In the Topic Section of Saturday's, The Vicksburg Post, there was a great article of our classmate, Louis "Sonny" Logue (SAHS) and his lovely wife, Wanda, at their beautiful home and garden in Lake Forest Subdivision. A lot of hard work and sweat went into making their home what it is today. I'm sure they are enjoying the fruits of their labor with family and friends. Happy Gardening you two!
Wanda and Louis Logue sit on a swing in the backyard of their home in Lake Forest Subdivision.
Thoughtful landscaping can add to a home's value ~
Creating an attractive and functional landscape takes vision, a workable plan and the energy to do the job. The lakeside lot on which Wanda and Louis Logue built their house on Lake Forest Drive was fairly shallow with a steep decline to the water.
They designed and built the house with lots of windows to enjoy a view of the lake and added a large tri-level deck around the back of the house. They also hauled in loads of dirt to gentle the slope of the lot and create a relatively level backyard for gardening.
The Logues have three primary garden areas: indoors, on the deck and in flower beds all around their house.
The angle of their house and several large trees in the backyard provide dappled shade for the house and the deck during much of the day.
Enough morning sun penetrates the tees to allow various plants to thrive indoors and on the deck. A huge pot of variegated sanseveria, orchids and tiny bromeliads thrive in the den overlooking the deck.
Several asparagus ferns, which live inside during the colder months, have already been moved onto the deck for the summer. They join pots of colorful inpatients, geraniums, Shasta daisies and lavender in a sunny spot on the deck.
The fragrant Confederate jasmine vines climb up metal trellises secured in other pots on the deck.
Wanda Logue said she will have to move some of these pots to a shady area on the deck later in the season when it gets too hot, but for now the plants are very happy and healthy.
The backyard is occupied by raised beds with gravel pathways between. Louis Logue said he initially removed a significant amount of the dirt from the beds and created his own soil mixture using 25 percent sand and 75 percent shredded pine bark and peat moss. He adds a pound of lime to every 50 square feet of garden area.
He got the mixture from Earl Watts, a successful day lily hybridizer in Hattiesburg. Watts uses the mixture for all of his day lilies and ornamental beds that don't include acid-loving plants such as azaleas, gardenias and camellias.
Louis Logue talks about gardening techniques while his wife, Wanda, watches.
Five of Logue's raised beds are devoted to day lilies. He bought several from Watts and is trying his hand at hybridizing. The seedlings from his efforts occupy the beds in addition to more mature plants.
He anxiously waits to see the blooms on those he cross pollinated. Another bed contains amaryllis and peonies. Three other beds are planted with bearded and Louisiana irises. Stargazer lilies are interplanted with some of the irises.
Other beds contain various plants including lantana hybrids, Mexican petunias, chrysanthemums, Trinity plants (they resemble bright fuchsia spider warts), Naked Lady lycoris, Dutch iris, paper whites and two lovely clematis vines, which are growing on trellises along the edge of the water.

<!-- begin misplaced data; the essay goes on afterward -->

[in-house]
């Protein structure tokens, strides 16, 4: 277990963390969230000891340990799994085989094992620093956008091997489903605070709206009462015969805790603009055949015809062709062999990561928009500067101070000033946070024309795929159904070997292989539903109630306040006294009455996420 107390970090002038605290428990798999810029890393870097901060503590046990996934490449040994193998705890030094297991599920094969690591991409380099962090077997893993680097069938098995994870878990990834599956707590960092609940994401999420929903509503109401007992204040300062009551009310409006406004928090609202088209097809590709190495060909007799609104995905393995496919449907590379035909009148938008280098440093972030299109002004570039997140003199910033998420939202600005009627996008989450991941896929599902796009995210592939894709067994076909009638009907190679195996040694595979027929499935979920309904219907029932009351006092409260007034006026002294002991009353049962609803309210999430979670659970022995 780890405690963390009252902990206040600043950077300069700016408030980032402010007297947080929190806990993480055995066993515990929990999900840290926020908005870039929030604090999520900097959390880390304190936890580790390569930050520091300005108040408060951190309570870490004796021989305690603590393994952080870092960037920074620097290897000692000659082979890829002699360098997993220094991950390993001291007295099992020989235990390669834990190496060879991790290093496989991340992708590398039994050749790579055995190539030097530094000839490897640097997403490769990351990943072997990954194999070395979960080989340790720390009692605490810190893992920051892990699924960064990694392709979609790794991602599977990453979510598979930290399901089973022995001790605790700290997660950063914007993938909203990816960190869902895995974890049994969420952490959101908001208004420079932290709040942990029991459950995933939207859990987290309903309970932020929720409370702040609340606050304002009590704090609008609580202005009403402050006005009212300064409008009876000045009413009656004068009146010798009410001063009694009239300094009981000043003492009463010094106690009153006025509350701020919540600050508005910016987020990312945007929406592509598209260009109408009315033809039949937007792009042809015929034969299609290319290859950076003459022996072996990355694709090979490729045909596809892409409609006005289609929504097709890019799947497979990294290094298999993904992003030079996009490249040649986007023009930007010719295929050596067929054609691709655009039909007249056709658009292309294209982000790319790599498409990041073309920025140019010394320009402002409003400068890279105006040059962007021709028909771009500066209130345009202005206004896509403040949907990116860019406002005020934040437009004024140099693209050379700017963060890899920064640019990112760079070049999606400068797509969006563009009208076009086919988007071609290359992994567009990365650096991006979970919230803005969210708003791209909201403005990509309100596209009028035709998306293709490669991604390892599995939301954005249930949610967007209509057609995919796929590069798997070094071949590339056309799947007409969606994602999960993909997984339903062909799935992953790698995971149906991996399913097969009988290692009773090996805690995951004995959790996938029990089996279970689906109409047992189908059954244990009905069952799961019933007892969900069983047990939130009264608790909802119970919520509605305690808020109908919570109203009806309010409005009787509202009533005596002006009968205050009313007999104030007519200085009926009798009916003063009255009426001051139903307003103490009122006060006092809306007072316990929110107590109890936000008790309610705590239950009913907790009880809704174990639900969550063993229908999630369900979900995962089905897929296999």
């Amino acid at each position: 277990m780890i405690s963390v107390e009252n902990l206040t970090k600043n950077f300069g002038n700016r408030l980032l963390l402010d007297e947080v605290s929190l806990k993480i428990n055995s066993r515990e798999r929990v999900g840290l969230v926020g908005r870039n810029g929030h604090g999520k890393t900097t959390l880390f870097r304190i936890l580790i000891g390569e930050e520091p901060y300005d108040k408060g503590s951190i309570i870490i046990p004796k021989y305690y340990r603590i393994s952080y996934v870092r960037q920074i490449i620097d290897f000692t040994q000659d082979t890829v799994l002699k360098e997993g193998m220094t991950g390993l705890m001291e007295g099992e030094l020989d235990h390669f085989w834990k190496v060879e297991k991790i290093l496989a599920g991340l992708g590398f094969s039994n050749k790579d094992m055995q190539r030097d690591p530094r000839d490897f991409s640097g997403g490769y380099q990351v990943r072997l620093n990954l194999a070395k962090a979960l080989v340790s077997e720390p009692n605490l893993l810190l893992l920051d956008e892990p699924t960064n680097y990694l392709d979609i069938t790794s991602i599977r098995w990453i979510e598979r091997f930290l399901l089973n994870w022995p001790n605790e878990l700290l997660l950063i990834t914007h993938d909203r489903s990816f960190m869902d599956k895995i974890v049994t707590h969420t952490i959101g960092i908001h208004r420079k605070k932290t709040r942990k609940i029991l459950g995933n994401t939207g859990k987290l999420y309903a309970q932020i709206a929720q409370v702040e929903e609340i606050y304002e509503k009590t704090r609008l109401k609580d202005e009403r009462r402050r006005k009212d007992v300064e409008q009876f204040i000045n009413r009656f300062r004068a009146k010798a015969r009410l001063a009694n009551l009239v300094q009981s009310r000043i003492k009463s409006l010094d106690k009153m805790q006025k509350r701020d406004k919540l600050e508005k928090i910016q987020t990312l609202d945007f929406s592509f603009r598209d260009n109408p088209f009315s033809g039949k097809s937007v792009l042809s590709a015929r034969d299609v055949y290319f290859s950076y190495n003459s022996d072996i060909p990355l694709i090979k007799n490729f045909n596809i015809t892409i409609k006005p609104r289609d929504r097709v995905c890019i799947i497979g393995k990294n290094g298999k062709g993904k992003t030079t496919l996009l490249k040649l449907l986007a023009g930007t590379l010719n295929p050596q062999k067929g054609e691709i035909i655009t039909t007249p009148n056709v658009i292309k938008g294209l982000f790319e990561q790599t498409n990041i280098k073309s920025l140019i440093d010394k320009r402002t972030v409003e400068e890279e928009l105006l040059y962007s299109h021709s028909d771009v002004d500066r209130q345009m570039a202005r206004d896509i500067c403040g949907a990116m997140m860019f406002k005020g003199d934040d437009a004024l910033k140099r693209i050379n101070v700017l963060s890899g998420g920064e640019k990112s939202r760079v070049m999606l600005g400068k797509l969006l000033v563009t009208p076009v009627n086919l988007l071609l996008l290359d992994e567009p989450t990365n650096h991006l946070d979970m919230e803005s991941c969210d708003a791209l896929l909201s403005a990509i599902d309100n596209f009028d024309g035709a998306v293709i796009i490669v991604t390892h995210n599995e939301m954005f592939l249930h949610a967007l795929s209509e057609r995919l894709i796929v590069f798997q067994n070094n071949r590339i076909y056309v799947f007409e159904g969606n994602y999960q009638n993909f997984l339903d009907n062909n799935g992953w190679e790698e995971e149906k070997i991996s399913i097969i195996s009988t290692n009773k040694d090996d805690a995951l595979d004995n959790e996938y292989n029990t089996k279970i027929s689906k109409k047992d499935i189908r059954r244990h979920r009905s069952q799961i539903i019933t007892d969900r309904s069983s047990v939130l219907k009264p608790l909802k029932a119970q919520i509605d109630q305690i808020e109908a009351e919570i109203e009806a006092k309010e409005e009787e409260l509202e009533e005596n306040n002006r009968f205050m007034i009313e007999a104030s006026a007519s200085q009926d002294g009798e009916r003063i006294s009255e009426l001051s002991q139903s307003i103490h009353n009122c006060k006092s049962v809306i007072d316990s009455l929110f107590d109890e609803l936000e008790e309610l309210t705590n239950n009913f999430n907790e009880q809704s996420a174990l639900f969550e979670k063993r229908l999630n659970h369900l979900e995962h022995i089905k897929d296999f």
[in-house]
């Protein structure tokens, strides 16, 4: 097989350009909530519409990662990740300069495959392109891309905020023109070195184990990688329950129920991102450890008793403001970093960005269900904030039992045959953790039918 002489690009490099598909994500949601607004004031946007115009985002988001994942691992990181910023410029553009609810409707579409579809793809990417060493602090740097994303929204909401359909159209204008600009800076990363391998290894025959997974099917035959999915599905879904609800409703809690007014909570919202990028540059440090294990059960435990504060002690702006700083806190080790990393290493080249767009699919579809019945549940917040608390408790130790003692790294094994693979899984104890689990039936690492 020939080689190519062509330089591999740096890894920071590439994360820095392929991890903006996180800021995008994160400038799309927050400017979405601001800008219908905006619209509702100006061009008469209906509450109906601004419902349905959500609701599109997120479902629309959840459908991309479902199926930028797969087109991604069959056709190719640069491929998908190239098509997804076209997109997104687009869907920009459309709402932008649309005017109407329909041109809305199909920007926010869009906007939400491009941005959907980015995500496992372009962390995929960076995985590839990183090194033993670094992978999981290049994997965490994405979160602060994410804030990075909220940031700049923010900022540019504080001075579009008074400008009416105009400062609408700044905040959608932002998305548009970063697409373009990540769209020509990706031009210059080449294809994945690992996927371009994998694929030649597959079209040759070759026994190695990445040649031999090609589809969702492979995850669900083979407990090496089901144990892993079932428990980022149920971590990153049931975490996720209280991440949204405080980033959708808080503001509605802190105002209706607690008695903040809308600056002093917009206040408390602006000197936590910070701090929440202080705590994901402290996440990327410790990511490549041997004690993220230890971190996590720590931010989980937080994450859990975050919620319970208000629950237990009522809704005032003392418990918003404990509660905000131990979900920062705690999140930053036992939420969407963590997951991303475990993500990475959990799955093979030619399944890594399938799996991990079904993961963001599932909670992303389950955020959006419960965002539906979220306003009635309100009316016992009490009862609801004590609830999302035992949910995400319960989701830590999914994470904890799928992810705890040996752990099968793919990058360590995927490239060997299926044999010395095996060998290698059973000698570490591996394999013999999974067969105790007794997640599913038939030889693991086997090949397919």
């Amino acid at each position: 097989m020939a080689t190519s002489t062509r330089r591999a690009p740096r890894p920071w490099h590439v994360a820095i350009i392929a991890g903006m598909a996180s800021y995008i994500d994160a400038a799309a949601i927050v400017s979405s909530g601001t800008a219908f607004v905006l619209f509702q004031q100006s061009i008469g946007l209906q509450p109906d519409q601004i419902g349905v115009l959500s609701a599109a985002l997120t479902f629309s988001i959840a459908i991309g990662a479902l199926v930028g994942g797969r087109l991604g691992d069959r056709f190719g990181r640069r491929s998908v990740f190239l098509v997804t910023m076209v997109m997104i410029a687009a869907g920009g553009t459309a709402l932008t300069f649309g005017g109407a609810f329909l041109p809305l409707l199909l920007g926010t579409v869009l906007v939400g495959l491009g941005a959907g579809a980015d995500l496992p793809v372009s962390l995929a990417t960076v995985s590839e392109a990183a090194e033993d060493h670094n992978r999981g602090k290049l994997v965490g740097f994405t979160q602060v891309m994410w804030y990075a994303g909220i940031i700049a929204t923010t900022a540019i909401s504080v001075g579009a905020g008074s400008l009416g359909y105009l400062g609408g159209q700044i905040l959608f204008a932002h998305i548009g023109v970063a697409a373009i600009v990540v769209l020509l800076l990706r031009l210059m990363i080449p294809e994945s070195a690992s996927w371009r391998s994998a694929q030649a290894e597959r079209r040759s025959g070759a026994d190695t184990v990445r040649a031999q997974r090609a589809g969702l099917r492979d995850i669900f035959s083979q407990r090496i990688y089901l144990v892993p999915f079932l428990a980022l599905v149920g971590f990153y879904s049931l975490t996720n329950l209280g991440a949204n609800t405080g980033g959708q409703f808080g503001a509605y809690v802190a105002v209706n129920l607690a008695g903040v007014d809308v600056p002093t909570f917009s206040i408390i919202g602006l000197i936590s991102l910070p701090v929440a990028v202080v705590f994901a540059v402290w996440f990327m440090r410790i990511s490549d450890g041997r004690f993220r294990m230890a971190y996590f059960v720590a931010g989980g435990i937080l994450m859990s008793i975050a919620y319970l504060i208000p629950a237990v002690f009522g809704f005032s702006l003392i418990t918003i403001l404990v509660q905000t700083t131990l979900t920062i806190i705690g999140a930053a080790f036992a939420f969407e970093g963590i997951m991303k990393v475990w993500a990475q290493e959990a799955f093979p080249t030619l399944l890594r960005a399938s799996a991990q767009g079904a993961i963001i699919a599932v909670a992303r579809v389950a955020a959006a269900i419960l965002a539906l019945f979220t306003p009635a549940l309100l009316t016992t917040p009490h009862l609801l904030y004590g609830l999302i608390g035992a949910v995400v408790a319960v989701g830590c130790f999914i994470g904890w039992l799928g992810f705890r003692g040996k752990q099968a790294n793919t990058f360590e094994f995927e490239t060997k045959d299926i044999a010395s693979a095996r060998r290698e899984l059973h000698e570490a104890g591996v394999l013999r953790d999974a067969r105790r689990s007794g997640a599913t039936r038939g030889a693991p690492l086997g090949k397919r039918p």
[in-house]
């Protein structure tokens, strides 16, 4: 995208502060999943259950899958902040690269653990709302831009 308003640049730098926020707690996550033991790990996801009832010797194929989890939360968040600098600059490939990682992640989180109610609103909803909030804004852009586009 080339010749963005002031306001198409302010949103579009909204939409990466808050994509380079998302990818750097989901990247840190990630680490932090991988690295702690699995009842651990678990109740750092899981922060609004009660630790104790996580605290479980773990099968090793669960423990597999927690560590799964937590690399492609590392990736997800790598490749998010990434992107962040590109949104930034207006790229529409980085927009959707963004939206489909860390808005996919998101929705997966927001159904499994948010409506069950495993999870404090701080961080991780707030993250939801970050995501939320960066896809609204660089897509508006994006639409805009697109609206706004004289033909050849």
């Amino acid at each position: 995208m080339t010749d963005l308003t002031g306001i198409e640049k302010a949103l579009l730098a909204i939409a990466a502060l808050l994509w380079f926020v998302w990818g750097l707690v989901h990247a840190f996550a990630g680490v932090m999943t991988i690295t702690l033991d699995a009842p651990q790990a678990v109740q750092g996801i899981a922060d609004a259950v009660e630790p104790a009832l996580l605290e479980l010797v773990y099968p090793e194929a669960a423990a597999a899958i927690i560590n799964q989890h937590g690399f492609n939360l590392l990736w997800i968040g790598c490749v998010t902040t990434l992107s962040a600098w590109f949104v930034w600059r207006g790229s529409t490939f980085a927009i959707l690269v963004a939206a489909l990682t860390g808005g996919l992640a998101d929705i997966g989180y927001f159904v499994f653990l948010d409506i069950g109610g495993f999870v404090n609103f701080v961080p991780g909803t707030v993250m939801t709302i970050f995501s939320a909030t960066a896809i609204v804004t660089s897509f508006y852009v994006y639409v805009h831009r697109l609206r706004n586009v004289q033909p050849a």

Tomatoes and peppers are interplanted in one of the beds that gets a good bit of sun. Hostas, mophead and lacecap hydrangeas, camellias, liriope, lire sage and holly fern grow in the shaded beds near the deck and side yard.
Pots of bright geraniums in various colors hang on shepherd hooks alongside several bird feeders, throughout the garden.
To deter yellow jackets from nesting in the area, the Logues use a trap constructed with a shallow plastic container of water infused with liquid dish detergent and a stick with a small piece of meat attached.
The stick is angled very close to water level. Louis Logue said the yellow jacket queens try to eat the meat and get caught in the soapy water.
Yellow jackets queens are preparing to lay eggs at this time of year and are attracted to the meat. Most queens lay 200 eggs and even one nest in a garden presents a problem for gardeners because they are quick to sting.
This is the only time of the year that you can use this type of trap.
Large rosemary bushes flourish near the gravel pathways as well as in tall urns at the front door.
Wanda Logue said she clipped off several small branches of a rosemary plant to add some greenery inside during the winter. She stripped off the bottom leaves so they would not decay underwater and kept refreshing the water for several months.
She said they remained green and fresh the entire time, and she was surprised to see they had rooted when she took them out of the vase. They planted them outside and they have done well.
Storage often is an issue for gardeners, so the Logues built an attractive wooden storage building that blends in well with their property. It sits near the lower raised garden beds.
One side of the storage building has a screen porch which they use as a potting shed.
There is room inside to store the lawn mower, tools and other items. Last winter Louis Logue added plastic sheeting over the screened porch area and used it as a small greenhouse.
The Logues' lot might have been a challenge to most of us, but their efforts have paid off.
Wanda Logue said they live in New Orleans before moving here. They gardened there and their Realtor commented that their house sold quickly due to their landscaping.
Attractive, well-planned landscapes add value to any home, plus, they bring significant enjoyment to those who like to garden.
Miriam Jaboour, a Master Gardner and Master Flower Show Judge, has been active in the Openwood Plantation Garden Club for over 35 years. Write to her at 1114 Windy Lake Drive, Vicksburg, MS 39183